S.B. 960 An Act Concerning Pretrial Alcohol and Drug Education Programs
Date: March 12, 2021
To: Judiciary Committee
From: Jeff Shaw, Senior Director of Public Policy and Advocacy, The Alliance
Re: S.B. 960, An Act Concerning Pretrial Alcohol and Drug Education Programs.
Good morning Senator Winfield, Representative Stafstrom, Senator Kissel, Representative Fishbein and members of the Judiciary Committee:
My name is Jeff Shaw, Senior Director of Public Policy & Advocacy of the CT Community Nonprofit Alliance (The Alliance). The Alliance is the statewide advocacy organization representing the nonprofit sector. Community nonprofits provide essential services to over half a million individuals and families in Connecticut every year, and employ 14% of Connecticut’s workforce, improving the quality of life in communities across the State.
The Alliance supports S.B. 960, An Act Concerning Pretrial Alcohol and Drug Education Programs, and efforts to expand Pre-Trail Intervention Programs (PTIP).
As background, Pretrial Alcohol Education Programs are available for people arrested for the first time for operating a motor vehicle under the influence of alcohol and/or drugs, including people under the age of twenty-one. It is also an option for people previously arrested for these offenses who used a similar program to avoid a conviction, as long as the original offense was over ten years ago without any other arrests or convictions. Similarly, the Pretrial Drug Education Program is available to people arrested for possession of drugs or drug paraphernalia. Both programs are run by community nonprofits, taking the form of group education or substance use treatment, based on clinical recommendations.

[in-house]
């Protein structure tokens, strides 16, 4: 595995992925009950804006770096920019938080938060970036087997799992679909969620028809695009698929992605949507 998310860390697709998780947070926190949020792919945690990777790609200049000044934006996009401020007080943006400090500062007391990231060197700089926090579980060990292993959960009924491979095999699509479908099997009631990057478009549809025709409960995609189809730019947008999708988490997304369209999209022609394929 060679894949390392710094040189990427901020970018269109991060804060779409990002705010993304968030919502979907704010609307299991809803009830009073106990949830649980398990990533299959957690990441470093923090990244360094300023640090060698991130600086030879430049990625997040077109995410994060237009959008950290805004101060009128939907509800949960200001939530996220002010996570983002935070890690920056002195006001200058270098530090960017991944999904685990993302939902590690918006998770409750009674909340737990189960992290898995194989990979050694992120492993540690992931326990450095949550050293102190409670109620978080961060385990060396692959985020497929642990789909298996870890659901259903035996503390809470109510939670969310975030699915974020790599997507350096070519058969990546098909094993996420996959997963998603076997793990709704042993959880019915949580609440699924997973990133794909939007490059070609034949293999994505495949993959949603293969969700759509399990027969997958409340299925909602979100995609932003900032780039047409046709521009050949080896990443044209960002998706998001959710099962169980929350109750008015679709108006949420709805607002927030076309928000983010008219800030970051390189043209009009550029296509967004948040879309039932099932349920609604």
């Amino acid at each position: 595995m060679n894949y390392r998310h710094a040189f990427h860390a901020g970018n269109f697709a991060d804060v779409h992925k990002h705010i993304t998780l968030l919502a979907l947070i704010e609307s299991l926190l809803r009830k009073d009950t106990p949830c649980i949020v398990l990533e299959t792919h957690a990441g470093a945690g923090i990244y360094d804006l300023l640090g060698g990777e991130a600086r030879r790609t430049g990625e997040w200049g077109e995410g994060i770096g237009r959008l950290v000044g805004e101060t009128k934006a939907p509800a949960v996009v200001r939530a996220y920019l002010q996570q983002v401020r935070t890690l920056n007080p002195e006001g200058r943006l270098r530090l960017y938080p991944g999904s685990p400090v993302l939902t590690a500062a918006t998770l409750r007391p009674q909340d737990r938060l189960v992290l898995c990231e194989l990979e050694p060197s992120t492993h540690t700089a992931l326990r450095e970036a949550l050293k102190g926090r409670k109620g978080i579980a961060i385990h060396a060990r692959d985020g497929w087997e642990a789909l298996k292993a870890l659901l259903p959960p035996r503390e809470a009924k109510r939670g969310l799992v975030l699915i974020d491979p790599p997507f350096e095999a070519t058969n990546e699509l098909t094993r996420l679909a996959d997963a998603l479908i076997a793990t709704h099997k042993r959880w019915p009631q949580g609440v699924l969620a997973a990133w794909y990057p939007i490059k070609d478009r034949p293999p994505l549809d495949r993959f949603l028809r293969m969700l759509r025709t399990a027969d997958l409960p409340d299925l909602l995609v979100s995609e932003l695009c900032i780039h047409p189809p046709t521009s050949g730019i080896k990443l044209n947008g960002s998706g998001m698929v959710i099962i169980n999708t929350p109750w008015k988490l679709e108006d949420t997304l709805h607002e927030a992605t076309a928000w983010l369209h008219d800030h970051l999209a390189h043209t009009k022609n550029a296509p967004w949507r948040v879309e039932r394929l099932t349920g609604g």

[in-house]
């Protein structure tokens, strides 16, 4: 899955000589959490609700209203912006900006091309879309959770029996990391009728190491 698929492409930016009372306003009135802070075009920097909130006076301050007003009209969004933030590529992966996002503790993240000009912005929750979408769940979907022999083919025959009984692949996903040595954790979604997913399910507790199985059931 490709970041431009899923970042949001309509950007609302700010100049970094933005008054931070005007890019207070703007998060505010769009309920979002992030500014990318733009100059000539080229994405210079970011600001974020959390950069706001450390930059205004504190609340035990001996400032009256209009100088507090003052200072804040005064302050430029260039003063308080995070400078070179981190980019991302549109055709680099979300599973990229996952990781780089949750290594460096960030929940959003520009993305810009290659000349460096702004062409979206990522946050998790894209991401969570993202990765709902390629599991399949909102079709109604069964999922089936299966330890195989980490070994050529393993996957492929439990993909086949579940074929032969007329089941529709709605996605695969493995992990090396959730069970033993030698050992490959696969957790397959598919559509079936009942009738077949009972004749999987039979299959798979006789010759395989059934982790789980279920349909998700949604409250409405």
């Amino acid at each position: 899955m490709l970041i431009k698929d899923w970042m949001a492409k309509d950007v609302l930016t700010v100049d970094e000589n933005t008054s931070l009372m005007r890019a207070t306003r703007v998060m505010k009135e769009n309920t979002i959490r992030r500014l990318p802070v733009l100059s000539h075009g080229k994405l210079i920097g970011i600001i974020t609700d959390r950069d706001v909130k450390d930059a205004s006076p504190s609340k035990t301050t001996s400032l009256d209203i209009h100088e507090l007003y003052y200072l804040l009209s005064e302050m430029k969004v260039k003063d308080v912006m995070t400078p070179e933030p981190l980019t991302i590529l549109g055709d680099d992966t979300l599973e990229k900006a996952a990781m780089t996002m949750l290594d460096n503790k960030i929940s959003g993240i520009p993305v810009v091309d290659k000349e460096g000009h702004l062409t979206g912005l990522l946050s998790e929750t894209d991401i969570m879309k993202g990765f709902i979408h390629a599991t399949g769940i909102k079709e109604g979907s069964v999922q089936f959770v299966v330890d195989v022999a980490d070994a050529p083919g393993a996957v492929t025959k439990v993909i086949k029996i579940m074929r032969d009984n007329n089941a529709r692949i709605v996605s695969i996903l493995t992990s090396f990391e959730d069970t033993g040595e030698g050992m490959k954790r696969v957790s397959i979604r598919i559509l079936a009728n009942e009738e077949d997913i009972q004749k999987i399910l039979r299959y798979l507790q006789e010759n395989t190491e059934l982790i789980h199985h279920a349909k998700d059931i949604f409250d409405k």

There are two issues the legislation should address that would help community nonprofits that run these programs. The first issue is lack of timely access to the program. In order to run group education, a minimum number of participants need to be registered with the program. Current trends show a decrease in referrals to PTIP, possibly due to increased use of ride sharing services as well as the effect of decriminalization of marijuana. Fewer referrals means it takes more time to get a full group to start. These delays can result in people waiting 6-12 months to start the program, thereby extending their charge, involvement with probation, reinstatement of license.
The bill aims to increase efficiency. Merging Level 1 (10 sessions) and Level 2 (15 sessions) offense curriculums into a standard, 12-session program for both offender types, would assure timely access to programming. Such changes should decrease the wait time and remove barriers.
Secondly, these programs run on tight margins and covering costs is difficult. While the costs are the responsibility of the participant, unless determined indigent by the referring court, nonprofits have faced increase operational costs over time, many exacerbated by the COVID-19 pandemic. An example, setting up telehealth systems, seemingly overnight, to run groups virtually was very expensive. Expenses associated with virtual programs; purchasing devices, training staff, acquiring licenses, upgrading cybersecurity protections, increasing IT staffing, etc., are not necessarily reimbursed by the State or federal COVID-19 relief funds. Thus, an increase in participants would help providers address new costs as well as for participants, who may be more comfortable continuing their program in virtual groups.
Thank you for your consideration.
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